To persuade men to study abroad, some campuses are making programs more explicitly about employability, appending internships to existing ones and adding options in locations such as China and the Middle East, where students might picture themselves working someday. Building study-abroad programs into the fabric of the undergraduate curriculum helps lower the perceived barriers, says Purdue’s Brzezinski, so that male students don’t view going away as an added burden on top of planning their coursework each semester.

Others schools are opting for a different route: Susquehanna University, a liberal-arts college in Pennsylvania, requires students to “study away” before they graduate. (About 90 percent of the university’s 2,100 undergraduates choose to travel abroad versus study domestically.) Scott Manning, the school’s dean of global programs, says that male students prefer going on short-term tours rather than spending an entire semester in a foreign locale. Nationally, short programs, often led by faculty members, are the way most Americans study abroad now, instead of the traditional semester-long programs.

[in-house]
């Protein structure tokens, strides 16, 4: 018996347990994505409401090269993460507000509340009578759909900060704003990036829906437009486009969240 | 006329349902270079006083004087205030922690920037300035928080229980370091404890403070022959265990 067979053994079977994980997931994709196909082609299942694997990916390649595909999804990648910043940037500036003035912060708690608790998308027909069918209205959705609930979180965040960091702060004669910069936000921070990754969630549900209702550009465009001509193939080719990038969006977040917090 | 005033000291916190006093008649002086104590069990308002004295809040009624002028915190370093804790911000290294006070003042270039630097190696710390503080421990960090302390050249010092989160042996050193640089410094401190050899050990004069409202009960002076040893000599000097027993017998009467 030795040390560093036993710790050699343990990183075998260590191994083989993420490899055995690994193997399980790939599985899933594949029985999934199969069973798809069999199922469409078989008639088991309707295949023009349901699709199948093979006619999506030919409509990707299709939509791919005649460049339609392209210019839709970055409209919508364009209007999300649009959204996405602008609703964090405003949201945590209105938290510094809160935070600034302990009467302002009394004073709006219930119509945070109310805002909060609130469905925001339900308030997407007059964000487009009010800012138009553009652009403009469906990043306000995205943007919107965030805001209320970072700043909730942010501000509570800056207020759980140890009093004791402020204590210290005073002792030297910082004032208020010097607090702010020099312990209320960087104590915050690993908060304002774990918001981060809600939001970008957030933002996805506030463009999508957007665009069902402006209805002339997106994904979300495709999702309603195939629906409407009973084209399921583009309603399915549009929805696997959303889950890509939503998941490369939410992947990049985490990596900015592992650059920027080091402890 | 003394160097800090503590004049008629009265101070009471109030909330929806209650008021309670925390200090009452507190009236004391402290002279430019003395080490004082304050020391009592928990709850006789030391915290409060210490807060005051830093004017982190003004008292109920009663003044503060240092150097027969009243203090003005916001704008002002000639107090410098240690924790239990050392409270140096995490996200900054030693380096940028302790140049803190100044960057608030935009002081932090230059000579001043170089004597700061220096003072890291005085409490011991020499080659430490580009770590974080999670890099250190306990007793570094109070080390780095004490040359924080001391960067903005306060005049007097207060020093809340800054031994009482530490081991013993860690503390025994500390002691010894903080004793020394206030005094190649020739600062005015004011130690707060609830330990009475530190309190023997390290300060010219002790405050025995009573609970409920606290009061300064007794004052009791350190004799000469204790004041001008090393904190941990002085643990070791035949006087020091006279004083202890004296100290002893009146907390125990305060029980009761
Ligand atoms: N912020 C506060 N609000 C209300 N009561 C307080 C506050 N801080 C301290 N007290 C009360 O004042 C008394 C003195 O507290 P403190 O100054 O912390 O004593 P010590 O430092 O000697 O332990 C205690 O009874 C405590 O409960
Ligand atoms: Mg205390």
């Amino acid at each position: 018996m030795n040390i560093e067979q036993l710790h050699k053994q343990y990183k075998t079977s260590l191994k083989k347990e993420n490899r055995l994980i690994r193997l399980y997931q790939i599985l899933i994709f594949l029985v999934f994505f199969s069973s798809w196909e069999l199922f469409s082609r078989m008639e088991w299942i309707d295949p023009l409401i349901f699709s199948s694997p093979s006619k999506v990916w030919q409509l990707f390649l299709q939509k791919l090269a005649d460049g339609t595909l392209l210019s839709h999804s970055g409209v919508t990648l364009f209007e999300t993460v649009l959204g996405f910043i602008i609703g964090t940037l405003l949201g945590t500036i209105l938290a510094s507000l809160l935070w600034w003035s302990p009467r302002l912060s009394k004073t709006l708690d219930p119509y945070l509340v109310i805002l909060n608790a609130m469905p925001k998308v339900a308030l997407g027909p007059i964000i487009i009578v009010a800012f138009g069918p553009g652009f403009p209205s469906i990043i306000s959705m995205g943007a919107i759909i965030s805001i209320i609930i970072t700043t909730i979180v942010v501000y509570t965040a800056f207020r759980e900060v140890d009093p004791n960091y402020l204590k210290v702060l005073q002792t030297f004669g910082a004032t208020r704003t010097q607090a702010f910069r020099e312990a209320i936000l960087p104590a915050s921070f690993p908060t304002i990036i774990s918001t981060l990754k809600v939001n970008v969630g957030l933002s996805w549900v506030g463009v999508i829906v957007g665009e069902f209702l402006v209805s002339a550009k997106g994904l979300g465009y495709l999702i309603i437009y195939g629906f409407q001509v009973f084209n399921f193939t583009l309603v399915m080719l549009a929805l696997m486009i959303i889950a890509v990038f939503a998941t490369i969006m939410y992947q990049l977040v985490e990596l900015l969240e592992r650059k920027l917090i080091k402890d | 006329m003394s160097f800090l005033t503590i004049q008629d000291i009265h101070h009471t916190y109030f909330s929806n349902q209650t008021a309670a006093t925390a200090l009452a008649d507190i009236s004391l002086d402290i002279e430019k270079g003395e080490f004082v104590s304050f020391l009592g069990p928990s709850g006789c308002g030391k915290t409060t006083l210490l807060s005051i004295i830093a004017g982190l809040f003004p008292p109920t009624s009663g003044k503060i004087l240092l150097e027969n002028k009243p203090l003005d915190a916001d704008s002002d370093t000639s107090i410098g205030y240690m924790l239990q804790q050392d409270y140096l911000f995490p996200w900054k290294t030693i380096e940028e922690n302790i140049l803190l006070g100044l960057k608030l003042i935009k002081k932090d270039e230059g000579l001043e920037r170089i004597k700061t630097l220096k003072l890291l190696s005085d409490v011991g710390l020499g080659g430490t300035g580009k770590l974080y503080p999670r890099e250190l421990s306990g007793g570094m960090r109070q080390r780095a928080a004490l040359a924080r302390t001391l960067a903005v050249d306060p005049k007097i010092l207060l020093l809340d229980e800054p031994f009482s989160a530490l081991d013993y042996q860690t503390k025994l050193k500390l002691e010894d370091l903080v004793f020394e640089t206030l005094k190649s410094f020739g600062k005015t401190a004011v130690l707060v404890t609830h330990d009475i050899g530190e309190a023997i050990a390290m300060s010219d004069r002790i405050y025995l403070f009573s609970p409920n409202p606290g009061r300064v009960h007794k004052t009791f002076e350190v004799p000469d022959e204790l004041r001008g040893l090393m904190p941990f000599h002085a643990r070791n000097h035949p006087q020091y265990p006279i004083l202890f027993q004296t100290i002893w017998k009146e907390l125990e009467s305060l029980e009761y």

Manning has led a study trip to New Zealand in two of the past three years during winter break, and both times, men accounted for two-thirds of the students in the group. Winter trips are more popular with men, he says, because they want to save their summer breaks for internships, and short trips tend to emphasize experiential, hands-on learning rather than sitting in a classroom.

Manning has noticed another thing about male students studying abroad: They tend to wait until the last possible moment to fulfill the graduation requirement. “Men are heavily represented on winter trips in their senior year,” he told me. Indeed, men seem to study abroad only if they find the time in college, while many women arrive on campus with a plan to do so. As a result of all this, colleges can make more programs that cater to these patterns, but for now, the outcome is that many men are missing out on what for many is one of college’s most gratifying and memorable experiences—and one that can help them land a job after graduation too.